Scott Morrison and Anthony Albanese cast their votes, refuse to entertain possibility of hung parliament

The leaders of the major parties have cast their votes, saying they are not willing to call the election results as they wait to see what the Australian people decide.
Prime Minister Scott Morrison and Opposition leader Anthony Albanese said they aim to form a majority government.

They both refused to entertain or reveal what their negotiating strategy would be in the event of a hung parliament.


After casting his vote in Sydney, Prime Minister Scott Morrison seized on the interception of an asylum seeker boat from Sri Lanka to talk up the Coalition’s border security credentials in a final appeal to voters before polls close at 6pm.

“I’ve been here to stop this boat, but in order for me to be there to stop those that may come from here, you need to vote Liberal and Nationals today,” he said after casting his vote in his electorate of Cook at the Lilli Pilli primary school.

The Australian Border Force confirmed a vessel from Sri Lanka was intercepted on Saturday morning as it tried to enter Australian waters.
“The Australian government’s policy remains unchanged,” the ABF’s Rear Admiral Justin Jones said in a statement.
“We will intercept any vessel seeking to reach Australia illegally and safely return those on board to their point of departure or country of origin.”
Mr Morrison said the election result will be about the Australian people.

“This election has never been about me or my feelings or anything like that. It’s always been about the Australian people,” he said.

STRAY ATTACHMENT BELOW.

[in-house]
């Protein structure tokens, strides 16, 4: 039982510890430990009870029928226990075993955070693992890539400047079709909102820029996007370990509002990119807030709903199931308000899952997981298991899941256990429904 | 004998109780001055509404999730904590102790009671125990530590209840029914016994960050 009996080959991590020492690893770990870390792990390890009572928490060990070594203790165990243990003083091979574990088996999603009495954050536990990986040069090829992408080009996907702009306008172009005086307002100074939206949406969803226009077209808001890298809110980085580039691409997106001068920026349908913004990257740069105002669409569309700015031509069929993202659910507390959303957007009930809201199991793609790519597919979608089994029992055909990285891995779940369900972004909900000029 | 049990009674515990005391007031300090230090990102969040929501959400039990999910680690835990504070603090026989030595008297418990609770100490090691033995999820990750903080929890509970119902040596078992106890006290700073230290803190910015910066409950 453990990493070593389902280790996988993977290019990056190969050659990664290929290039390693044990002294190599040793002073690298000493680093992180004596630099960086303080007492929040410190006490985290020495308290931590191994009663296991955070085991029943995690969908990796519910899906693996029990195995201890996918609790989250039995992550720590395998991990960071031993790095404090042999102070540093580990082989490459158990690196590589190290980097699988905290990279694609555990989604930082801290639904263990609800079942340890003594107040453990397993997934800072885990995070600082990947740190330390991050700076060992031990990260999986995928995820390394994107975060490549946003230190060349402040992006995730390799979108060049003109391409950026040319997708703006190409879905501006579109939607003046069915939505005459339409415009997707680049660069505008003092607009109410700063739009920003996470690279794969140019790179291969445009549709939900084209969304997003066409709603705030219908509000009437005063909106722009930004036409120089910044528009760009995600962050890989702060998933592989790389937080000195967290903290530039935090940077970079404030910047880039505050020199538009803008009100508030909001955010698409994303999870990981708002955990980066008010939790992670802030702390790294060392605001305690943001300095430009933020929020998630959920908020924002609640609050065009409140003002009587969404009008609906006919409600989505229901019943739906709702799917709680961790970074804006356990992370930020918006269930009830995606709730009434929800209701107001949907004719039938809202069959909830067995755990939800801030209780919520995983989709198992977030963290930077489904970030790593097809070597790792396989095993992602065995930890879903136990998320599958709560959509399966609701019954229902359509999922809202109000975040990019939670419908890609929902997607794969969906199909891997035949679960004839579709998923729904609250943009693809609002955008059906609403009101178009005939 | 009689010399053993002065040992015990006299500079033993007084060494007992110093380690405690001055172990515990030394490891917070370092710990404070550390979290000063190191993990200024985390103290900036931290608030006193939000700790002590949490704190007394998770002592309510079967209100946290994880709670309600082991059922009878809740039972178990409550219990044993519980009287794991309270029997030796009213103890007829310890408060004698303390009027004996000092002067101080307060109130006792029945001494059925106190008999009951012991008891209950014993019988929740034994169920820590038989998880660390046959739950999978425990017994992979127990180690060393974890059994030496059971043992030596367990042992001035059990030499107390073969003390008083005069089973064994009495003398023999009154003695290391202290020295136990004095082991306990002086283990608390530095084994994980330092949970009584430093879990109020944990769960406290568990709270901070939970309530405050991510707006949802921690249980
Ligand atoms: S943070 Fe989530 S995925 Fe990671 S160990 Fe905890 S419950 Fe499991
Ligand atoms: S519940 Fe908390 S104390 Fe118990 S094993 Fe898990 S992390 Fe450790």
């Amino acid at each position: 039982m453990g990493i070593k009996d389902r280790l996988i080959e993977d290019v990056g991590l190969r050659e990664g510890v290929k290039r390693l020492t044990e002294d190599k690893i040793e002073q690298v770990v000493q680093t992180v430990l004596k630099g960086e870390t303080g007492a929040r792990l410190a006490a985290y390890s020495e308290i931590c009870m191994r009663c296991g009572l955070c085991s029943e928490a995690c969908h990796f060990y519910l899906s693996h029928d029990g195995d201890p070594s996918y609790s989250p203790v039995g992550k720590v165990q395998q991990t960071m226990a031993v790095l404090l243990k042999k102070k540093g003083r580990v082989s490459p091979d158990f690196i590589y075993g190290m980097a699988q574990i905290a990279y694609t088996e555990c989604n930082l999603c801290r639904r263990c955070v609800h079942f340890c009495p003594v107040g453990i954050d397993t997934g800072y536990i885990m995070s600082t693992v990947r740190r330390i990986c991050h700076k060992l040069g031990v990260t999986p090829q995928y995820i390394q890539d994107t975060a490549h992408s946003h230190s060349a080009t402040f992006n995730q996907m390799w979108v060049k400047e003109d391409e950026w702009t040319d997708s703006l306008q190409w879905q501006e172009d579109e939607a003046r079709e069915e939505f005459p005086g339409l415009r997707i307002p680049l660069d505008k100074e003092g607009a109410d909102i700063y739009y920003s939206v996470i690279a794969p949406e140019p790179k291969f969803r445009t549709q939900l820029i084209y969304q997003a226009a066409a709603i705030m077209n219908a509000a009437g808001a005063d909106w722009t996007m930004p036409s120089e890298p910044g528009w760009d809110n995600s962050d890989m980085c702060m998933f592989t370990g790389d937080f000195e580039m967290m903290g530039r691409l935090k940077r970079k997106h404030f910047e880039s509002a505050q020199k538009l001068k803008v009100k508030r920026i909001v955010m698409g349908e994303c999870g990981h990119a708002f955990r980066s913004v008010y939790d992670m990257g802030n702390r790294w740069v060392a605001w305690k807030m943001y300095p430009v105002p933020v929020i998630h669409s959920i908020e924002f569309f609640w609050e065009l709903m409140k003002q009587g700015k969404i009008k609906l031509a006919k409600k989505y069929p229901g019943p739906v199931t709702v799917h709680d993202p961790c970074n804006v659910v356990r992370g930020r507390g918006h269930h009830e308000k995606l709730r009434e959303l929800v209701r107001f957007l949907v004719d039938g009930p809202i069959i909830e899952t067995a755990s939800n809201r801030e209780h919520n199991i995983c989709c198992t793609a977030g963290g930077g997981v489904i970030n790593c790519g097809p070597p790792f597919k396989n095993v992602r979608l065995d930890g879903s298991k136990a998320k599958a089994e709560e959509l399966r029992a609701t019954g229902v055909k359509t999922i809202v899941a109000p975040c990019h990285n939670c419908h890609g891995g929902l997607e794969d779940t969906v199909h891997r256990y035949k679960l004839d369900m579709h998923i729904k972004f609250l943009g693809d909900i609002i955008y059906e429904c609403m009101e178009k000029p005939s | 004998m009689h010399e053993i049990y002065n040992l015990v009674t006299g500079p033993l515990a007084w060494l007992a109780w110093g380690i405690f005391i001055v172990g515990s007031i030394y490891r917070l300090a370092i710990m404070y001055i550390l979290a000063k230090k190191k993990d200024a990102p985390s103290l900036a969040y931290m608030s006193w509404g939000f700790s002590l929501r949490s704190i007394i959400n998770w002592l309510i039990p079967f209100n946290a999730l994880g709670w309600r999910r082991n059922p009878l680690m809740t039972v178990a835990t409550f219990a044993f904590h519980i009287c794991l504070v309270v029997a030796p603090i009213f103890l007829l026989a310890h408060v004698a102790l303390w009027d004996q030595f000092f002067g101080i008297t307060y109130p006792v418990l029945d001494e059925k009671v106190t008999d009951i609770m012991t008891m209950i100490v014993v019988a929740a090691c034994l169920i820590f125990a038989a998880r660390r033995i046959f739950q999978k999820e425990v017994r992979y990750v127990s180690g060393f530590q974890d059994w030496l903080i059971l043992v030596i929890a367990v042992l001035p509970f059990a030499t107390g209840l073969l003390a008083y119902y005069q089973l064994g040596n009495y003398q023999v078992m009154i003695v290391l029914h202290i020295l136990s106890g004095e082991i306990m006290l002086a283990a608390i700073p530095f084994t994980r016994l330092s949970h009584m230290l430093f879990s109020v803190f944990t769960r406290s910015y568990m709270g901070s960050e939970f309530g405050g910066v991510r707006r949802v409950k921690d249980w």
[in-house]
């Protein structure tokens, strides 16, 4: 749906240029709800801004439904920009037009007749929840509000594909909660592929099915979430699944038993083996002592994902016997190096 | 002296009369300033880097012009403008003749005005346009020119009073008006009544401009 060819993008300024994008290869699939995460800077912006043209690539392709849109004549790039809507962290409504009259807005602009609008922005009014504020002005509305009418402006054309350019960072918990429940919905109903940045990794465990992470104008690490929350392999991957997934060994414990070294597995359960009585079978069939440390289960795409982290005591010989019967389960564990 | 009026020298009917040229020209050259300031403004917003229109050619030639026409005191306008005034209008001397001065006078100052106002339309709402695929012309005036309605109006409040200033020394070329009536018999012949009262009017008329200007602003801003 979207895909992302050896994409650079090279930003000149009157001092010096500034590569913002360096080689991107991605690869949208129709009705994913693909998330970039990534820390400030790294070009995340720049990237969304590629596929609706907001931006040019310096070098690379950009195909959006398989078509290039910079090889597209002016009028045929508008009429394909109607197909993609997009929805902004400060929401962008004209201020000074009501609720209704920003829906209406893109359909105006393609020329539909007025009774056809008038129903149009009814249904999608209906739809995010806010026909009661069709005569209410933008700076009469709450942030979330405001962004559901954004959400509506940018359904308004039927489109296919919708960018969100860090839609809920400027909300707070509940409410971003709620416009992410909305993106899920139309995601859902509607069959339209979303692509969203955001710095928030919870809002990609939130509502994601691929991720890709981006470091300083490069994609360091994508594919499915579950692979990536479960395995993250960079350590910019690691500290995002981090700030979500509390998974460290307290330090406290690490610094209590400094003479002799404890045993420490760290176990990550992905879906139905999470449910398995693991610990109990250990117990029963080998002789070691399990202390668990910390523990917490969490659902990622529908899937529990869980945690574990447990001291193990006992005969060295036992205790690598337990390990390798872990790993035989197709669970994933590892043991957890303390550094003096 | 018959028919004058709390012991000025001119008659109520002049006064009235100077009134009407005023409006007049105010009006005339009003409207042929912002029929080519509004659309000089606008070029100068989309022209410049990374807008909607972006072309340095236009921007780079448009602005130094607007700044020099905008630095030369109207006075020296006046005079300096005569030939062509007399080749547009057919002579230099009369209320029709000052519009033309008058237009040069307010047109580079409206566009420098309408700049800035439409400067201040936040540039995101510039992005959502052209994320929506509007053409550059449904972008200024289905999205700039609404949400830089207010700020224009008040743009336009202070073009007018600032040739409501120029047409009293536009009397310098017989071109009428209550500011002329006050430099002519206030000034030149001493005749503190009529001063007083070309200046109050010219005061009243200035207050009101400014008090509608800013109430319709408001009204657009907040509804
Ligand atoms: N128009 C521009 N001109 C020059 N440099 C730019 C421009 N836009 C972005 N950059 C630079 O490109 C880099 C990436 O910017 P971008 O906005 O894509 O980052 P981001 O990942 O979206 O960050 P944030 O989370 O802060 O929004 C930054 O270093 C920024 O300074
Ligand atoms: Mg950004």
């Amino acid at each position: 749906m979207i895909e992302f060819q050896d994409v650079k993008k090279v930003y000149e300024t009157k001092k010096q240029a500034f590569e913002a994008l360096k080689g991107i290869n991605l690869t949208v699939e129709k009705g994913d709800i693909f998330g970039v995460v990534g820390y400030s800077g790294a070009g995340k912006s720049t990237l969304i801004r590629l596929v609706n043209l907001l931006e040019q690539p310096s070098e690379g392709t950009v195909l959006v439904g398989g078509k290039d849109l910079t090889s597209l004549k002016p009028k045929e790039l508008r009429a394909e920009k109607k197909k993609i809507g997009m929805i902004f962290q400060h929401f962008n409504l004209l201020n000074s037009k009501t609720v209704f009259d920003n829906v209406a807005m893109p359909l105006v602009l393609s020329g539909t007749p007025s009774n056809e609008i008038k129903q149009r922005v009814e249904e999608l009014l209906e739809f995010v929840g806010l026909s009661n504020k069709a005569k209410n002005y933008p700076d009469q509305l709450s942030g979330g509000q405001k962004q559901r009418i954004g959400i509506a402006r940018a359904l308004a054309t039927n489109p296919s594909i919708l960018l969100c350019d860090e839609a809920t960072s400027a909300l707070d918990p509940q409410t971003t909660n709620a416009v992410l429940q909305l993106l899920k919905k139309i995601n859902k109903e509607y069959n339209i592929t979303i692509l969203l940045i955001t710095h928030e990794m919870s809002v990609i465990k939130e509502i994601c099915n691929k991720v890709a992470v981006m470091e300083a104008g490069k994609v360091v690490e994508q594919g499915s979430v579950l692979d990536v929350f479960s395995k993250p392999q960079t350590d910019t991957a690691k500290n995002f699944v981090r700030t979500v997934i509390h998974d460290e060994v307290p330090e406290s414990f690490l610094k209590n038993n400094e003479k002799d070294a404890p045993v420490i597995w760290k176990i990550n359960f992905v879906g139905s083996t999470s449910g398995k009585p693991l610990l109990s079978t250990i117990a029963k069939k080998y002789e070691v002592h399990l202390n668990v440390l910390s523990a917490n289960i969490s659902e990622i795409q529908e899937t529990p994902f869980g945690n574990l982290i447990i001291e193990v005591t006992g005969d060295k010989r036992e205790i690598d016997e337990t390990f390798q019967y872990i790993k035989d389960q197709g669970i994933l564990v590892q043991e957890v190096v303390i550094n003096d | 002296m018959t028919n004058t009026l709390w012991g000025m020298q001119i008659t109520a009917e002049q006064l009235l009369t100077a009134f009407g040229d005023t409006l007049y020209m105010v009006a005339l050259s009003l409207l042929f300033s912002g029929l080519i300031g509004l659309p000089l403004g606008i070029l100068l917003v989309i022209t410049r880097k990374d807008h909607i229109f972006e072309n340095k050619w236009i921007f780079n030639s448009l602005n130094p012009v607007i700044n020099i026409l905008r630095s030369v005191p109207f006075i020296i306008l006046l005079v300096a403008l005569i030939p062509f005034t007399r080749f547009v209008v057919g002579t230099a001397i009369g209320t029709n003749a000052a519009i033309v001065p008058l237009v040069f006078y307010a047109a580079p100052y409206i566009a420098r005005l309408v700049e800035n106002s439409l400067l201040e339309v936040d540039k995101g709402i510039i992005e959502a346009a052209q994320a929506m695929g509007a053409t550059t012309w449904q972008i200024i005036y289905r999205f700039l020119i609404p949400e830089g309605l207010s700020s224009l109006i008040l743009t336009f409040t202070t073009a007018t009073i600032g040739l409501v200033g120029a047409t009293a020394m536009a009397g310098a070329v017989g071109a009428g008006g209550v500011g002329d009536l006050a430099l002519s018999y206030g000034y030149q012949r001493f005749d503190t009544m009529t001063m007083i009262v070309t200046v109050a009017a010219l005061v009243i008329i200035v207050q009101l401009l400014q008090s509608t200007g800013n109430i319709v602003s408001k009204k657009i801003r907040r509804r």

Prime Minister Scott Morrison with how to vote cards at the Laurimar Primary School on federal election day in Doreen, the seat of McEwen in Melbourne’s north, on Saturday. Source: AAP / MICK TSIKAS/AAPIMAGE

“I want the aspirations of Australians to be realised and the way that occurs is by backing Australians in, not telling them how to live and what to do; and getting government in their face.”

Mr Morrison continued to emphasise the economic credentials of the Coalition on Saturday, beginning the day north of Melbourne, in the marginal seat of McEwen.
There he handed out how-to-vote cards with candidate Richard Welch at Laurimar Primary School.
He also spent time turning over sausages on the barbecue for voters after a .
More than eight million Australians are due to cast their ballots across the nation on Saturday, following a surge in early and postal voting.
The contest for voting is particularly fierce in marginal seats with the Australian Electoral Commission and how-to-vote posters that have been described as ‘misleading’.

‘Here to change the country’

Opposition Leader Anthony Albanese also cast his vote in Sydney, at Marrickville Town Hall.
He said regardless of who Australians vote for, he wants the country to be united.

“My message is I want to represent all Australians. I want to unite the country,” he said.

“I want to bring people together. Regardless of how people vote, it is good that people express their views at the ballot box, then we unite and move forward.”